Tag Archives: Ella Raines

The Senator Was Indiscreet (1947, George S. Kaufman)

The Senator Was Indiscreet is a fun enough little film. It’s little for a few reasons; sadly, the primary one is the budget. Enough of the film takes place in William Powell’s hotel room, one would think it’s a play adaptation.

The story is more ambitious than the finished film can realize. Powell’s a dimwit senator who lucks into being a Presidential contender (thanks to Peter Lind Hayes’s overzealous publicity man). Things go well for Powell, until his diary goes missing, leading to a panic.

Powell’s hilarious; he’s very much against type as the titular senator, who bumbles into things occasionally but also seems aware of his corruption. Indiscreet excels at being universal–it’s not about either party, it’s just about American politics in general. It’s sort of timeless, actually.

Second billed Ella Raines plays the one reporter Powell can’t dupe (and Hayes’s girlfriend) and, except for having almost nothing to do until the last third, is quite good. Ray Collins is great as the party man who has to deal with Powell. Hayes’s performance is more appealing than good.

Arleen Whelan has the other primary supporting role and she brings nothing to it. It might just be because the film’s too constrained to give her character proper treatment.

Director Kaufman tries hard with the reduced budget, but he can only do so much. The production values sometimes injure his inventiveness but he does a fine job keeping the picture moving.

Indiscreet‘s a good time…. with a great final joke.

2.5/4★★½

CREDITS

Directed by George S. Kaufman; screenplay by Charles MacArthur, based on a story by Edwin Lanham; director of photography, William C. Mellor; edited by Sherman A. Rose; music by Daniele Amfitheatrof; produced by Nunnally Johnson; released by Universal Pictures.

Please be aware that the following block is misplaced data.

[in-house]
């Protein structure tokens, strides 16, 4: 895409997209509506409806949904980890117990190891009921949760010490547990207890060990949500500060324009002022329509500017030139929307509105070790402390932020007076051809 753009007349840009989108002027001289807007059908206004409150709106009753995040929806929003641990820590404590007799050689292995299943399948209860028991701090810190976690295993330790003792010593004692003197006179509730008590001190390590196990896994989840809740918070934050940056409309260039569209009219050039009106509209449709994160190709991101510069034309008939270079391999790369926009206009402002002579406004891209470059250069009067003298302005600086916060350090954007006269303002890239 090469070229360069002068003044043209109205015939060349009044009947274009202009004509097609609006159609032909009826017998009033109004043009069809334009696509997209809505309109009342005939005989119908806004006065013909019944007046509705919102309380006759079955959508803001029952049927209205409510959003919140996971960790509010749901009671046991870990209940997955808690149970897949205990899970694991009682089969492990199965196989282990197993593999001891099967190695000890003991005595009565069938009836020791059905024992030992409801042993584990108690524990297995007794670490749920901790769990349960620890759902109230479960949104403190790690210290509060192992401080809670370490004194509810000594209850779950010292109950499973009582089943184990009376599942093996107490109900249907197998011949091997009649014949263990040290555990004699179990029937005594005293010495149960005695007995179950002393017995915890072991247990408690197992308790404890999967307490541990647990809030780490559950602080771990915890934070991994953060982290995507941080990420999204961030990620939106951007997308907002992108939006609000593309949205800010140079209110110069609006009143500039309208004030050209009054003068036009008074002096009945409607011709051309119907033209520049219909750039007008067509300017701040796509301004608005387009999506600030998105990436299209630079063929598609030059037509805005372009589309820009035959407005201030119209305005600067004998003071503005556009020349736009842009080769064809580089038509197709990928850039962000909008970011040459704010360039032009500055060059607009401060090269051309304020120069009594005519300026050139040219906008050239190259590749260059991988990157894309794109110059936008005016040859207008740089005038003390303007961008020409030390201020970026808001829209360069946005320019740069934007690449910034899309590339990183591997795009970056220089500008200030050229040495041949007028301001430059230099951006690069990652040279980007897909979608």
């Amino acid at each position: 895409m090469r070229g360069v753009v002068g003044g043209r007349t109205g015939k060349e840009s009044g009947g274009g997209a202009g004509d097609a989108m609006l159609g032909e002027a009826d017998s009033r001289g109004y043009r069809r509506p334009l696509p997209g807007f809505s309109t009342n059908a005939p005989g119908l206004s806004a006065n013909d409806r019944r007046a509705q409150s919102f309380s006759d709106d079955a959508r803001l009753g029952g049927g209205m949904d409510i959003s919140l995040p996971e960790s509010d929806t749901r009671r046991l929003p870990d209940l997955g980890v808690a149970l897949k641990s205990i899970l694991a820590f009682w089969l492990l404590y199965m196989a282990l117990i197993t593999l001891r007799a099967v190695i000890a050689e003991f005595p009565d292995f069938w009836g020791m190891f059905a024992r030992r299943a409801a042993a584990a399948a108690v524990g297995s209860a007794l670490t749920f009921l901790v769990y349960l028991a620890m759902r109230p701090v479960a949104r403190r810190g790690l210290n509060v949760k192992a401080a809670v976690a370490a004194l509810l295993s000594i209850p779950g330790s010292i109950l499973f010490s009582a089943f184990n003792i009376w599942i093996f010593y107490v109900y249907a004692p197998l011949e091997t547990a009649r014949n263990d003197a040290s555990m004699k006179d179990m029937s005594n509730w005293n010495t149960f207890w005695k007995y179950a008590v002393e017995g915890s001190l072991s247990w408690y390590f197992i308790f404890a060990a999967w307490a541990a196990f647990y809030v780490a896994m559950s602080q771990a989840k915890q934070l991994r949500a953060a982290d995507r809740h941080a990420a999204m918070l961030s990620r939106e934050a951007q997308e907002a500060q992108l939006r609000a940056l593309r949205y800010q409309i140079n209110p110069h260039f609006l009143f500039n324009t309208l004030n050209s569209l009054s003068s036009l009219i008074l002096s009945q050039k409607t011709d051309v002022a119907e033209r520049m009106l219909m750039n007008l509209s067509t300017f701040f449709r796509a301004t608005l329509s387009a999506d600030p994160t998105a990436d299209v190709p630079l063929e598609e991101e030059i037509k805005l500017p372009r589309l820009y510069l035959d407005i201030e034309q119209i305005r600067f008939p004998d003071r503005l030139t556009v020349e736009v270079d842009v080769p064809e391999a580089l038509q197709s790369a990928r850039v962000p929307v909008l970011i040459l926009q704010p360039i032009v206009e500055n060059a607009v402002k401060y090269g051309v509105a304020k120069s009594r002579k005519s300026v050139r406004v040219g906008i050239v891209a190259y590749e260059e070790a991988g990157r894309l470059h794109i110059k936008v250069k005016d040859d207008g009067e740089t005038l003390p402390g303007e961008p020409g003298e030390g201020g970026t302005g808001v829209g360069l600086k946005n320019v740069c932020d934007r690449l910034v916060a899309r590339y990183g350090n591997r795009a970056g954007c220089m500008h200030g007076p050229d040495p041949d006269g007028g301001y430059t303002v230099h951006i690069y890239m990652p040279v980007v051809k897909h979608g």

Starring William Powell (Senator Melvin G. Ashton), Peter Lind Hayes (Lew Gibson), Ella Raines (Poppy McNaughton), Ray Collins (Houlihan), Arleen Whelan (Valerie Shepherd), Allen Jenkins (Farrell), Charles D. Brown (Dinty), Whit Bissell (Oakes) and Hans Conried (The Bolshevik).


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Enter Arsene Lupin (1944, Ford Beebe)

It’s hard to find anything good about Enter Arsene Lupin. Ella Raines isn’t as bad as the other primary cast members, though she’s not as good as some of the bit players. The film does hold some historical value both in the use of the Universal European backlot set for England–apparently, 1944 London looks a lot like a German town in the 1850s–and for director Beebe and screenwriter Bertram Millhauser’s insistence on xenophobia.

The French are, with the exception of lead Charles Korvin, treated as either blithering idiots or lovable simpletons. The English are a little better, but not much. The Greeks are worst of all, getting a particularly harsh treatment in dialogue. Americans, unrepresented in the film, must be the best.

The anti-French sentiment comes out most strikingly in J. Carrol Naish. He’s a moronic police inspector who talks nonsense, with a terrible accent, and the British treat him accordingly (like he’s a fool). But Korvin’s sidekick, George Dolenz–he cooks, of course–doesn’t get much better treatment.

Hungarian Korvin doesn’t even attempt a French accent. He’s just blandly European. He’s also supposed to be charming–he’s a gentleman thief, after all–but it doesn’t come off.

Some of the problem is Korvin, some’s Millhauser’s weak script, but most of it is Beebe’s inept direction. From the first scene, it’s clear Beebe can’t stage a scene for suspense or dialogue. The best directed moments of Arsene Lupin are the insert location shots.